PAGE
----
Vaccine 05/2011; 29(32):5210-20. · 3.77 Impact Factor
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    ABSTRACT: Vaccination is the best available measure of limiting the impact of the next influenza pandemic. Ideally, a candidate pandemic influenza vaccine should be easy to administer and should elicit strong mucosal and systemic immune responses. Production of influenza subunit antigen in transient plant expression systems is an alternative to overcome the bottleneck in vaccine supply during influenza pandemic. Furthermore, a needle-free intranasal influenza vaccine is an attractive approach, which may provide immunity at the portal of virus entry. The present study investigated the detailed humoral and cellular immune responses in mice vaccinated intranasally or intramuscularly with plant-derived influenza H5N1 (A/Anhui/1/05) antigen alone or formulated with bis-(3',5')-cyclic dimeric guanosine monophosphate (c-di-GMP) as adjuvant. The use of c-di-GMP as intramuscular adjuvant did not enhance the immune response to plant-derived influenza H5 antigen. However, intranasal c-di-GMP-adjuvanted vaccine induced strong mucosal and systemic humoral immune responses. Additionally, the intranasal vaccine elicited a balanced Th1/Th2 profile and, most importantly, high frequencies of multifunctional Th1 CD4(+) cells. Our results highlight that c-di-GMP is a promising mucosal adjuvant for pandemic influenza vaccine development.
    Vaccine 05/2011; 29(31):4973-82. · 3.77 Impact Factor
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    ABSTRACT: Cytokine immunotherapies targeting T lymphocytes are attractive clinical interventions against viruses and tumors. In the mouse, the homeostasis of memory α/β CD8(+) T cells and natural killer (NK) cells is significantly improved with increased IL-15 bioavailability. In contrast, the role of "transpresented" IL-15 on human T-cell development and homeostasis in vivo is unknown. We found that both CD8 and CD4 T cells in human immune system (HIS) mice are highly sensitive to transpresented IL-15 in vivo, with both naïve (CD62L(+)CD45RA(+)) and memory phenotype (CD62L(-)CD45RO(+)) subsets being significantly increased following IL-15 "boosting." The unexpected global improvement in human T-cell homeostasis involved enhanced proliferation and survival of both naïve and memory phenotype peripheral T cells, which potentiated B-cell responses by increasing the frequency of antigen-specific responses following immunization. Transpresented IL-15 did not modify T-cell activation patterns or alter the global T-cell receptor (TCR) repertoire diversity. Our results indicate an unexpected effect of IL-15 on human T cells in vivo, in particular on CD4(+) T cells. As IL-15 promotes human peripheral T-cell homeostasis and increases the frequency of neutralizing antibody responses in HIS mice, IL-15 immunotherapy could be envisaged as a unique approach to improve vaccine responses in the clinical setting.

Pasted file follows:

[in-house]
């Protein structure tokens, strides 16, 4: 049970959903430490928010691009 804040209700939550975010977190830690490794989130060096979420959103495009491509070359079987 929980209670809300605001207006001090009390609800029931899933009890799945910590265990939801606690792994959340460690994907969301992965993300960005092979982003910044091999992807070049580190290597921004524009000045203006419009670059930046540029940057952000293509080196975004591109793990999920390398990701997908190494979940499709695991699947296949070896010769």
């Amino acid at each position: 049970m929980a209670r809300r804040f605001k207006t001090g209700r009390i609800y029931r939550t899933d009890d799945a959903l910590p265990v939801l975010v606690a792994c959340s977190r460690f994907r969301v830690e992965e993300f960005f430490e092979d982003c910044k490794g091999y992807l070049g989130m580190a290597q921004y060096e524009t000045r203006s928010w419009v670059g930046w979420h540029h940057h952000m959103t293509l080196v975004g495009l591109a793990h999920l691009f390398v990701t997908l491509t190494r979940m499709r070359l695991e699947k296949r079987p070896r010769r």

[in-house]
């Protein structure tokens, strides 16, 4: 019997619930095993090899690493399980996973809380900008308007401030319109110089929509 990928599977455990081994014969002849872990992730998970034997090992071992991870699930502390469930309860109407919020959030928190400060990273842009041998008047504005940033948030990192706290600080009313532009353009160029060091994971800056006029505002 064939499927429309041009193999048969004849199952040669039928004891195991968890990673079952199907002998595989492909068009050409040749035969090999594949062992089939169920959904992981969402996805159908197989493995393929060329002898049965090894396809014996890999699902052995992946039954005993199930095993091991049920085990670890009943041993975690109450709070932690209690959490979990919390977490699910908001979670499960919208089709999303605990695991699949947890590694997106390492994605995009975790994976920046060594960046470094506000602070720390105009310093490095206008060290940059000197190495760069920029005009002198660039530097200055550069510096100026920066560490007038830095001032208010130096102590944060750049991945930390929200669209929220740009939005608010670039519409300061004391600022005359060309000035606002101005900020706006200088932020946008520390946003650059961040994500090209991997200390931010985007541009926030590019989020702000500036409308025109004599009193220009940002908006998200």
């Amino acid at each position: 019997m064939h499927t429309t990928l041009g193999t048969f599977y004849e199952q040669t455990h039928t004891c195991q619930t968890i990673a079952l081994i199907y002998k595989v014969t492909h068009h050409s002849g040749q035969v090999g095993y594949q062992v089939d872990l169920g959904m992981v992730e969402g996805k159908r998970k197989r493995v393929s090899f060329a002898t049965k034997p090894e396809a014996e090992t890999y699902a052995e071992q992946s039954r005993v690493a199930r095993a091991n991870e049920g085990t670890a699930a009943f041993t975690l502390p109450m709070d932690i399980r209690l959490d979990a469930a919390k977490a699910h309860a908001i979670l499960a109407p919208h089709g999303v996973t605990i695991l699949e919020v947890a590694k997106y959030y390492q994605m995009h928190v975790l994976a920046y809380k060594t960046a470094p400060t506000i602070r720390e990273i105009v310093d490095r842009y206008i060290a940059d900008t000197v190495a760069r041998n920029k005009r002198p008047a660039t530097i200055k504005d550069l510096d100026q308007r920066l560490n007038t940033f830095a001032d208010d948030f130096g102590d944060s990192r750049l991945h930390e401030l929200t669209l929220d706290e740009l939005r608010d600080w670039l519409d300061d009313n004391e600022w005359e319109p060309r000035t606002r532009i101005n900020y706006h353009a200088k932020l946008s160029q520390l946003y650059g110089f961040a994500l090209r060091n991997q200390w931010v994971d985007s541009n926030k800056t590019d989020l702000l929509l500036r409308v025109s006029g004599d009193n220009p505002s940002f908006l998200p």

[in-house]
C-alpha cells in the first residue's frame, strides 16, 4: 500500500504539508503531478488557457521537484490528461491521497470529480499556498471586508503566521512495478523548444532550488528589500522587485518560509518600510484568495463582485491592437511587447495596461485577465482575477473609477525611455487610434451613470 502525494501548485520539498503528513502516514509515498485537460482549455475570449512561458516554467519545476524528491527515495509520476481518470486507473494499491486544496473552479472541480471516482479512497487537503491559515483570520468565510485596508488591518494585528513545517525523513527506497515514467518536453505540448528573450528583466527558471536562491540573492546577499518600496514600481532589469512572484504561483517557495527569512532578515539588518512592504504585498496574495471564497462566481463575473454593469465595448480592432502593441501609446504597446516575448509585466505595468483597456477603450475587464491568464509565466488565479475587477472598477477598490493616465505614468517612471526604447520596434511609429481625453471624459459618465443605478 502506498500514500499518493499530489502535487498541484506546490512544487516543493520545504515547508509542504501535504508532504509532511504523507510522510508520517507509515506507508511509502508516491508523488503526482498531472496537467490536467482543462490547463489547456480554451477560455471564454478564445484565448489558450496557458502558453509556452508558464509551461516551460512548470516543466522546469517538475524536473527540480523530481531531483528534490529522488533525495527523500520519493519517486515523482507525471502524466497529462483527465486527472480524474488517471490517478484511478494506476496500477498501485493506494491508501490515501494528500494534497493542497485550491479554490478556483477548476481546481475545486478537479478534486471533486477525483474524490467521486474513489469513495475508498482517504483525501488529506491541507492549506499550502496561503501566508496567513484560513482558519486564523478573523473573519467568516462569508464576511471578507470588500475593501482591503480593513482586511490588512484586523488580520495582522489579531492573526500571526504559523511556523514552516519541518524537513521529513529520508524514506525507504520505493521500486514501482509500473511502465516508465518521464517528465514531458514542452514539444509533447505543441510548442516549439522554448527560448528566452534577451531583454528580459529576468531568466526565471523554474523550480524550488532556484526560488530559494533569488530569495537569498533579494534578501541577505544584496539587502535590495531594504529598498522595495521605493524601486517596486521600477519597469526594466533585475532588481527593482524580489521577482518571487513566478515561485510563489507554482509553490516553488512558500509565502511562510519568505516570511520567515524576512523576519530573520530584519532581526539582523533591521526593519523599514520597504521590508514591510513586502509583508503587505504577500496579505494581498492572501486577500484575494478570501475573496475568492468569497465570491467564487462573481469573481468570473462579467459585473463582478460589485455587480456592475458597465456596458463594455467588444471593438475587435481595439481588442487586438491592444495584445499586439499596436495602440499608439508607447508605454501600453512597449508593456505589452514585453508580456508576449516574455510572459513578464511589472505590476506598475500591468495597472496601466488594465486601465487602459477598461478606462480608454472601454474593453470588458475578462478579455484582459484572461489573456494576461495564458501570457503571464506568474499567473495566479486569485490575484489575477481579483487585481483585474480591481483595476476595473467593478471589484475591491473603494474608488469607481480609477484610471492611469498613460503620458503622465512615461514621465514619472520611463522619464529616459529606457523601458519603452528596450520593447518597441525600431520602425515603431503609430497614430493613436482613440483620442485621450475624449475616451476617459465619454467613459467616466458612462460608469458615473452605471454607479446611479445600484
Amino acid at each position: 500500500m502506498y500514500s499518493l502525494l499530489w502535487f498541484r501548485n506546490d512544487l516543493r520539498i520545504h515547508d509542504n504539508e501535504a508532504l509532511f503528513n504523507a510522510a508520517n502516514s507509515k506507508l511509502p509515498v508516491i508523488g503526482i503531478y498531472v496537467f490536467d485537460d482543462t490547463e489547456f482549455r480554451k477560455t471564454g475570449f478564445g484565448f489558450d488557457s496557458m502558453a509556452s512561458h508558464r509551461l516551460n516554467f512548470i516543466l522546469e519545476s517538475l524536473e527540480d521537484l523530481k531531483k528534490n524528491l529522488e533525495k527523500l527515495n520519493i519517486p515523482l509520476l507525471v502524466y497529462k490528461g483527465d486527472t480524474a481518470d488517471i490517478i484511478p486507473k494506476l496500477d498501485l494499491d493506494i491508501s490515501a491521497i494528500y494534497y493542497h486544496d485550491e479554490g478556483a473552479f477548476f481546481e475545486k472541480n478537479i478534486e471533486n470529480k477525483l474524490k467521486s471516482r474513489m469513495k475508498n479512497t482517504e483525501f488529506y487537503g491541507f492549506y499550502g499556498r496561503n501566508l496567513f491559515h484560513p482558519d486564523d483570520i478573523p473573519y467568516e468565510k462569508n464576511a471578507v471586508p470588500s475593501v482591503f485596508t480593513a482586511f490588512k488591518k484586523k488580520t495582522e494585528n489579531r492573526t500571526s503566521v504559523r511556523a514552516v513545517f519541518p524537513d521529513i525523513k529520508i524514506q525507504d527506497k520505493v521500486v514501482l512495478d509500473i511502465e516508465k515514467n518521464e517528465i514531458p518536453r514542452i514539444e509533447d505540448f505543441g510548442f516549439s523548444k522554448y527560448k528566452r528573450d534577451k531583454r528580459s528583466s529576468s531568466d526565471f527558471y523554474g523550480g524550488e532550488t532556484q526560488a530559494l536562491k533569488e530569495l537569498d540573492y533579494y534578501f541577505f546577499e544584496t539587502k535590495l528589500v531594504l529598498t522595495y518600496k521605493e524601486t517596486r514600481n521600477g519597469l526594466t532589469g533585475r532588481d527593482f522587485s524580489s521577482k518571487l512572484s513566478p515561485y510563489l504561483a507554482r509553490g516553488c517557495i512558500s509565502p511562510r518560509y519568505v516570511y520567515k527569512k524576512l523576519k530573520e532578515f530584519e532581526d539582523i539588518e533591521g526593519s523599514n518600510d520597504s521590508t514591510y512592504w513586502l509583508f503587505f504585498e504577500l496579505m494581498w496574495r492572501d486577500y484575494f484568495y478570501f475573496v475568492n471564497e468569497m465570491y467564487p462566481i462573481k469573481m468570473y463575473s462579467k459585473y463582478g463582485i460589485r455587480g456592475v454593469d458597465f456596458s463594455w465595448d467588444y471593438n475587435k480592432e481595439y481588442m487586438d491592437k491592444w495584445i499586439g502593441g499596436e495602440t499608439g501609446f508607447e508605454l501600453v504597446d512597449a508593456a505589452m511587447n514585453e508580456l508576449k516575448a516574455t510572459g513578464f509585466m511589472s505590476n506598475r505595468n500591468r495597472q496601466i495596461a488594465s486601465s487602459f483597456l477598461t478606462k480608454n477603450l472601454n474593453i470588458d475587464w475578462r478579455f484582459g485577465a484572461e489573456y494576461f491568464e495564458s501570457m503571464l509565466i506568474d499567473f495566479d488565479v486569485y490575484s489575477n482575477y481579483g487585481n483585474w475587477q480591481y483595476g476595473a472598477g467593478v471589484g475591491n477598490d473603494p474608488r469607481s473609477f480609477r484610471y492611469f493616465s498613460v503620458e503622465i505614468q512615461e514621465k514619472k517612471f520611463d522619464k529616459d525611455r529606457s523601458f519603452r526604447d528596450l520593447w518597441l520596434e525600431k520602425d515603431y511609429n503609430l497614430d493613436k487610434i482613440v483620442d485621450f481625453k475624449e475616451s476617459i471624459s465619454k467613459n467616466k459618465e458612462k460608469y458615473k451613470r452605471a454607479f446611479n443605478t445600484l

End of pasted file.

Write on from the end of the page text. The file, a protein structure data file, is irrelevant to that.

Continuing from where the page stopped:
Proceedings of the National Academy of Sciences 03/2011; 108(15):6217-22. · 9.74 Impact Factor

Publication Stats

2k Citations
547.53 Total Impact Points

Institutions

  • 2013
    • University of Wuerzburg
      Würzburg, Bavaria, Germany
  • 2007–2013
    • Helmholtz Centre for Infection Research
      • Department of Vaccinology and Applied Microbiology
      Braunschweig, Lower Saxony, Germany
    • Spanish National Research Council
      Madrid, Madrid, Spain
  • 2004–2013
    • Hospital de Niños Ricardo Gutièrrez
      Buenos Aires, Buenos Aires F.D., Argentina
    • Max Planck Institute for Infection Biology
      • Department of Immunology
      Berlin, Land Berlin, Germany
  • 2006–2012
    • Università degli Studi di Brescia
      • Department of Clinical and Experimental Sciences
      Brescia, Lombardy, Italy
  • 2011
    • King's College London
      Londinium, England, United Kingdom
  • 2010
    • Lancaster University
      Lancaster, England, United Kingdom
  • 2009
    • University of Santiago, Chile
      CiudadSantiago, Santiago, Chile
  • 1990–2009
    • National University of Cordoba, Argentina
      • • Institute of Science and Food Technology (ICTA)
      • • Institute of Cell Biology
      • • Faculty of Agriculture
      • • Cátedra de Química Inorgánica
      Córdoba, Córdoba, Argentina
  • 2008
    • Università degli Studi di Torino
      • Molecular Biotechnology Center
      Torino, Piedmont, Italy
    • ICTA
      Dijon, Bourgogne, France
  • 1997–2008
    • University of Wollongong
      • School of Biological Sciences
      Wollongong, New South Wales, Australia
  • 2003
    • University of Verona
      • Section of Microbiology
      Verona, Veneto, Italy
  • 2002
    • National Center for Biotechnology (CNB)
      Madrid, Madrid, Spain
    • University of Minnesota Duluth
      • Medical School
      Duluth, Minnesota, United States
  • 2000
    • Technische Universität Braunschweig
      Brunswyck, Lower Saxony, Germany
  • 1995
    • Università degli Studi di Genova
      Genova, Liguria, Italy